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Pressure on DEC to Kill Swan-Killing Plan

March 25, 2014 | Mute Swans

via The Legislative Gazette 

Pressure on DEC to kill swan-killing plan

By Richard Moody

March 24, 2014

Sen. Tony Avella is pushing for support for his bill to place a moratorium on the state Department of Conservation's plans to control the mute swan population in the state; a species the agency says is invasive and dangerous to habitats in New York.

The DEC has classified the mute swan as an invasive species in New York and its original plan was to eliminate the mute swans from the state through hunting, destruction of nests and the destruction of eggs by poking holes in them or covering them in oil.

The mute swan was introduced to New York from Europe in the late 1800s and their numbers have grown to roughly 2,200 birds statewide, according to the DEC. 

The environmental agency says the mute swans create dangerous competition over food for non-invasive fowl in New York. And because they are aggressive protectors of their nests and produce fecal matter with high levels of E coli, mute swans are a danger to the public, according to the DEC. Since first announcing their plans, the DEC has extended the public comment period for the proposal and has suggested other management policies.

"I never heard of an agency deciding to make an entire species extinct until now," Avella said. "This is an absolute disgrace."

Avella's bill, A.8790/S.6589, would impose a moratorium on the DEC's plans and request the agency come before the Legislature and state its case for why the plan should move forward. The bill is sponsored by Assemblyman Steven Cymbrowitz, a member of the Assembly Environmental Conservation Committee.

The bill is in the Environmental Conservation Committee in both houses.

"If we are talking about [mute swans being here for] decades and the population is 2,200 statewide, what the heck is the problem?" Avella asked. "It's nice [the DEC] has stepped back, that they have moved away from killing the swans, but we are not convinced at the end of the day."

At a recent press conference in Albany, Avella, D-Queens, was joined by animal advocates in support of his bill.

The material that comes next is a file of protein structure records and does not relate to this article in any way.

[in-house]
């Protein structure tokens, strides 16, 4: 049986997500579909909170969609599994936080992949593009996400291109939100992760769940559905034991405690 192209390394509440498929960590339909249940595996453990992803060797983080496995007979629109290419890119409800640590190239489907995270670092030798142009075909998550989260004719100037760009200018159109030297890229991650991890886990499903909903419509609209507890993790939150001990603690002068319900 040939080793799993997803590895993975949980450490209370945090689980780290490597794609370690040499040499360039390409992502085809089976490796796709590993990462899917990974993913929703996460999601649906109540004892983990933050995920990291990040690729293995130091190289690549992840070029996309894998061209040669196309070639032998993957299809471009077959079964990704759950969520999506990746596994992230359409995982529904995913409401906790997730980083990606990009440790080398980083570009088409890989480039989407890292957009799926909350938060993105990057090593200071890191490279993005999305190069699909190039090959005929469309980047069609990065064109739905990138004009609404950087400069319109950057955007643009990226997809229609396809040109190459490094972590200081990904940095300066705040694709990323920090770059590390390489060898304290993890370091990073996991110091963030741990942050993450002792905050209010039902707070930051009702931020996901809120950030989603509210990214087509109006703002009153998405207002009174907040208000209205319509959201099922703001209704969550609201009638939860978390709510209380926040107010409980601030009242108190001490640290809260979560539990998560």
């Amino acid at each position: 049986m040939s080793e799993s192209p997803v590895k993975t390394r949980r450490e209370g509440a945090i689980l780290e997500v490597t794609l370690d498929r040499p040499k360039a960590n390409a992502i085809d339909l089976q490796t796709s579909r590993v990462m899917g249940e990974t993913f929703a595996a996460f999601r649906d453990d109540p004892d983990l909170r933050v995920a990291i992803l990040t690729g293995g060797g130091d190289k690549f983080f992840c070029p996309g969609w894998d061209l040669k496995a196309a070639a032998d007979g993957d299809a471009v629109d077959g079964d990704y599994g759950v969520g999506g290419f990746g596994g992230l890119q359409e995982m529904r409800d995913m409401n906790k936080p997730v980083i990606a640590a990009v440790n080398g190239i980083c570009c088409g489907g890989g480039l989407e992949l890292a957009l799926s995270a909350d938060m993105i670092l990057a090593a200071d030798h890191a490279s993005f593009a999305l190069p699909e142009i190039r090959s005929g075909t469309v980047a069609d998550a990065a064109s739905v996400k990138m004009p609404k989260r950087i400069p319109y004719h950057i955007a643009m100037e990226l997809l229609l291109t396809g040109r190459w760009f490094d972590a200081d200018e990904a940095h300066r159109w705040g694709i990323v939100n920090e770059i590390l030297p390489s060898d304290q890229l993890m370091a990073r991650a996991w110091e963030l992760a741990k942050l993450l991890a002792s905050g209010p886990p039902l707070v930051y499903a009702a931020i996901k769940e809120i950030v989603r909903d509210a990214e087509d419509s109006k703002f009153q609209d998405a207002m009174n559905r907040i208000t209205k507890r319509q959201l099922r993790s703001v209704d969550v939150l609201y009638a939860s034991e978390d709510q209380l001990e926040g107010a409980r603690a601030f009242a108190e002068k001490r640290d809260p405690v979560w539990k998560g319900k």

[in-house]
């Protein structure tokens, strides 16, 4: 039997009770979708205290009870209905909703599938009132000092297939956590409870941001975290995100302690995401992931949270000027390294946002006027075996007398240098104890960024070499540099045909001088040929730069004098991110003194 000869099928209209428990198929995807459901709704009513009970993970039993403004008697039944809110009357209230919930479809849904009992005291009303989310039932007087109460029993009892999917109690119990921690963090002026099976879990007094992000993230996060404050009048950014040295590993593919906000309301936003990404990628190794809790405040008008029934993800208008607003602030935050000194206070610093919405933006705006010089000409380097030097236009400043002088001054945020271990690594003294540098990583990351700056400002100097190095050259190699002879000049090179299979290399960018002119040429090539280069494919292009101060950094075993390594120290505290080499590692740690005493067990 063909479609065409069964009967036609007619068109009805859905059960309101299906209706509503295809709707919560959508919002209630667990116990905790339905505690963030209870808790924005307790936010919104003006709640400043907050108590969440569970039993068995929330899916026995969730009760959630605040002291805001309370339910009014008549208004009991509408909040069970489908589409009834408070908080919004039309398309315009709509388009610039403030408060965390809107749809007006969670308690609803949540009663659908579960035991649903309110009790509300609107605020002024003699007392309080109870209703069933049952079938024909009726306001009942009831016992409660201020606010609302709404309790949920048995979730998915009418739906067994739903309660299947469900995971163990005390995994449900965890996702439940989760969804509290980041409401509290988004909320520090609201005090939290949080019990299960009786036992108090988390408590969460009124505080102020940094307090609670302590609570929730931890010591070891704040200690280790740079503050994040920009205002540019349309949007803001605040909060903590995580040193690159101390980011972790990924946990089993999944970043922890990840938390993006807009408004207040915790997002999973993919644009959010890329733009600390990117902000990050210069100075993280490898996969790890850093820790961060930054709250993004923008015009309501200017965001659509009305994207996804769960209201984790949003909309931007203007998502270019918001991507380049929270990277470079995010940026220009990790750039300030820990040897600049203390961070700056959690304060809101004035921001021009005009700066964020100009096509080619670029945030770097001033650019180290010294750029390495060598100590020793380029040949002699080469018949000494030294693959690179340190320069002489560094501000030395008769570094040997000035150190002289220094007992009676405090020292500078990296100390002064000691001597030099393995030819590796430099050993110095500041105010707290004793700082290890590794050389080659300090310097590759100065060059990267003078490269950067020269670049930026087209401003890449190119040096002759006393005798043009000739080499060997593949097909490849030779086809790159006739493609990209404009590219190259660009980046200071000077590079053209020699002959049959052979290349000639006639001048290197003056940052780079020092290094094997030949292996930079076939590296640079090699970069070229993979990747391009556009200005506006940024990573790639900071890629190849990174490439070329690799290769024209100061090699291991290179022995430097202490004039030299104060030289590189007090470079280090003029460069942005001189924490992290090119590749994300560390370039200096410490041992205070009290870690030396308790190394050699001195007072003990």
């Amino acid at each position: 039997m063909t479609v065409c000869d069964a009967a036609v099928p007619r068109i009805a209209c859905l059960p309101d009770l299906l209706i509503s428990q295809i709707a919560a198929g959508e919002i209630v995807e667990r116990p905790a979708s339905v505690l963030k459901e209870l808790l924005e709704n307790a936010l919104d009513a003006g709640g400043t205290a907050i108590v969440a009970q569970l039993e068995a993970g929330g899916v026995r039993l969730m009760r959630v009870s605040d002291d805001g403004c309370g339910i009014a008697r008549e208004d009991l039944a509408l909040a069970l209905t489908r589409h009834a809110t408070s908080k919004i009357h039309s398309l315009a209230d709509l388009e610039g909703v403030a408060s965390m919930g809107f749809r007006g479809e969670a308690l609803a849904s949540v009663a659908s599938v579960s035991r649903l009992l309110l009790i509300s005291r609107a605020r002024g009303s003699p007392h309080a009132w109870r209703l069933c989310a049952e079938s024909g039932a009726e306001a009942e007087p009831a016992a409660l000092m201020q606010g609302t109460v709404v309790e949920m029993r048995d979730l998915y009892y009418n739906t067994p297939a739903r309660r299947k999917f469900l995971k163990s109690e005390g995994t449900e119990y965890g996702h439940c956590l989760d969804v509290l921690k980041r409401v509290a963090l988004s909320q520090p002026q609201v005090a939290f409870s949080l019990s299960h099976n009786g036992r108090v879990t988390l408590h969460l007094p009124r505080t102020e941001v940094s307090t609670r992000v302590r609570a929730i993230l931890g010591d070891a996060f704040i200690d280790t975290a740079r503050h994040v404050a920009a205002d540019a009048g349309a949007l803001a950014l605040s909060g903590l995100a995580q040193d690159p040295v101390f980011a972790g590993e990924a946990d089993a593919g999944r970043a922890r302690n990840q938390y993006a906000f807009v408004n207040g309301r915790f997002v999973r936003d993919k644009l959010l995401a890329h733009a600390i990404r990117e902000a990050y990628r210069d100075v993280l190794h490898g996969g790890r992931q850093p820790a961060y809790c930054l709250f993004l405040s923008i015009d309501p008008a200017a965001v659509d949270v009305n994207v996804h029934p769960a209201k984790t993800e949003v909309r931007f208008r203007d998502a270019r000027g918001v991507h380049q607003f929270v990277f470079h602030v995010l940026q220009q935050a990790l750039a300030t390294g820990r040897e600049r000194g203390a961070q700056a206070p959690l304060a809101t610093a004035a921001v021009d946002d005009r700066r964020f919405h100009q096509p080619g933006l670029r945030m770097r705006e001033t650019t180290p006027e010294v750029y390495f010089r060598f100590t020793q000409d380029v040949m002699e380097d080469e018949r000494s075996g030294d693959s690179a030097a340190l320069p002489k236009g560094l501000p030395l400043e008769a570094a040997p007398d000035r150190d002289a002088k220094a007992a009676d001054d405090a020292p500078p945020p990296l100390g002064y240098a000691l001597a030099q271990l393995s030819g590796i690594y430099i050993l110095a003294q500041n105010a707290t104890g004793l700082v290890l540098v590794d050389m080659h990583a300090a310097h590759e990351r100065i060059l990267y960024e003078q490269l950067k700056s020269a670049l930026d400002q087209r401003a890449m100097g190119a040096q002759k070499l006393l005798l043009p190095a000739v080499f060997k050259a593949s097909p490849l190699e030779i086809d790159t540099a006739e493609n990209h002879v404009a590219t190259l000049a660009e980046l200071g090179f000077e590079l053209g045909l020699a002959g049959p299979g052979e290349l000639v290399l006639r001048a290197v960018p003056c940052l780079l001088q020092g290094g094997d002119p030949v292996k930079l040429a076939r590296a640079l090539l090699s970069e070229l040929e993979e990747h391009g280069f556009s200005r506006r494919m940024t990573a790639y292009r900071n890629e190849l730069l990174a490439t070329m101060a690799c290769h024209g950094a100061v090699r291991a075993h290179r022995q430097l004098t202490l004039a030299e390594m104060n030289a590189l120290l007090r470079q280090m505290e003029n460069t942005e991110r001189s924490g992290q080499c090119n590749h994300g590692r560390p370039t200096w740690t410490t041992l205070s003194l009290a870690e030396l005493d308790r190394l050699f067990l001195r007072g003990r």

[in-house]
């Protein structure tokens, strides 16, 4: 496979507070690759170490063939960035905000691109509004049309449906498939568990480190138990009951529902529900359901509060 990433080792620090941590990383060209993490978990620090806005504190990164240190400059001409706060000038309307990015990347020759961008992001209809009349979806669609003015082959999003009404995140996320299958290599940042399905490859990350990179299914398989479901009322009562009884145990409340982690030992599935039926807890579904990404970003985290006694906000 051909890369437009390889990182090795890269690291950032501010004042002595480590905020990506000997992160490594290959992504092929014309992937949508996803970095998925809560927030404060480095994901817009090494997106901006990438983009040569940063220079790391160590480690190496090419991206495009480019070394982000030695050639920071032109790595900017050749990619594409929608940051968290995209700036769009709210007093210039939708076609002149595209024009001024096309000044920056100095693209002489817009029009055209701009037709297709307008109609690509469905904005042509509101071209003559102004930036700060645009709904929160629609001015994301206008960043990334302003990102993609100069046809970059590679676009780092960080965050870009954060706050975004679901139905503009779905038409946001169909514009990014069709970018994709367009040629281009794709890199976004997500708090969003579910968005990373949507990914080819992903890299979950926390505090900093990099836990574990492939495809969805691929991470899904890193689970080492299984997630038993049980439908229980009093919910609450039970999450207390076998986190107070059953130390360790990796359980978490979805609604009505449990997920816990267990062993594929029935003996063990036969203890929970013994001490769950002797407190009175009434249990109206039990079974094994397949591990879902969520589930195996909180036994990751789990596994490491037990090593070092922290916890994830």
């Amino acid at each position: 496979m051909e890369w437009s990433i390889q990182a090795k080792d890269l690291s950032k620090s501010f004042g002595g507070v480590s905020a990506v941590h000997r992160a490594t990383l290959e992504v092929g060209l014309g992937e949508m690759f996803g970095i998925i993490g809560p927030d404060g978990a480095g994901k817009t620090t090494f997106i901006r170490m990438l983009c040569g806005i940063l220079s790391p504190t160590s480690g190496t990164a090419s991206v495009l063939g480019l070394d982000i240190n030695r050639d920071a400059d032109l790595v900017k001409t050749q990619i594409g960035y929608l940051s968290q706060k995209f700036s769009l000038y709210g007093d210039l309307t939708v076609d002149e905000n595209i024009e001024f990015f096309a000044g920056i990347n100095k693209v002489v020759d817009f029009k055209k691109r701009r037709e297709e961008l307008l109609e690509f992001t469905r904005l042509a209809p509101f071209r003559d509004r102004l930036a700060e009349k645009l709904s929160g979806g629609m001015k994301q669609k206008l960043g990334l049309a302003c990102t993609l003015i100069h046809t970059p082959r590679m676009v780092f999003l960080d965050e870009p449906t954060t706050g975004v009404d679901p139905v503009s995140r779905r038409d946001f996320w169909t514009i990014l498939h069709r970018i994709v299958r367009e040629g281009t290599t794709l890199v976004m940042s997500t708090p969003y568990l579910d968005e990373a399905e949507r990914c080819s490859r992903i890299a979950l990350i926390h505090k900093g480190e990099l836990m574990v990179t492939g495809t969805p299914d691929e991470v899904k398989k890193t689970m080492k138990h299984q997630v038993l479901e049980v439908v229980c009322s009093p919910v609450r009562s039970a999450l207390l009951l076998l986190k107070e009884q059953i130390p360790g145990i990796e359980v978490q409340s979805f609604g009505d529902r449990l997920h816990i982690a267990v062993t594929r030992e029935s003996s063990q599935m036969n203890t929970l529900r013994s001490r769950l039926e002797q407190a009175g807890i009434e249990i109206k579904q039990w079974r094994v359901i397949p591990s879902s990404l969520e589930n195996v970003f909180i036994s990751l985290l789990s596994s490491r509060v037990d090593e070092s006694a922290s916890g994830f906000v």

"Our own government used the mute swans in the 1970s as the international symbol for world peace. And now today in the year 2014 we have the New York DEC claiming that they're some kind of a threat, that they literally need to be extinct from New York," said Edita Birnkrant, New York director for Friends of Animals. "All of the information that was in the DEC's proposal was scientifically flawed, or it wasn't even based on any science. It was really shocking that the DEC would come up with an extinction plan that was based on nothing."

Birnkrant said regulatory agencies such as the DEC typically answer more to the interest of hunters than the general public. She said the DEC wants to remove the mute swans partly because they displace fowl that are usually the target of hunters.

Birnkrant said Friend of Animals will not approve of any management policies and that the best thing for the DEC to do would be to drop their proposals all together.

"The actual laws, the regulations that are being written today are written by the regulatory agencies," said Peter Muller, state director for the New York State League of Humane Voters. "Somehow the regulatory agencies are serving to a large degree the function of the legislators. Policy needs to be set by legislators who are responsive to their constituents."

Avella said he doesn't trust the DEC's pullback from their originally proposed plan.

"After the bill came out and I joined the IDC, the very next day the DEC backed off," Avella said. "I think they realized Avella has the opportunity to move the bill." He said he has not yet had a conversation with the DEC about the policies.

A similar bill (S.6667/A.8857) was introduced after Avella's bill by Sen.Ken LaValle, R-Port Jefferson, and it is sponsored in the Assembly by Fred Thiele, D-Sag Harbor.

LaValle's bill would impose a moratorium on the DEC's plan and create a committee appointed by the governor and the Legislature to perform a study to determine the necessity and impacts of the DEC's plan.

Avella said he has spoken with LaValle about their common concerns. "We all need to work together on this and we are working together on this, there is no doubt about that," Avella said.

 

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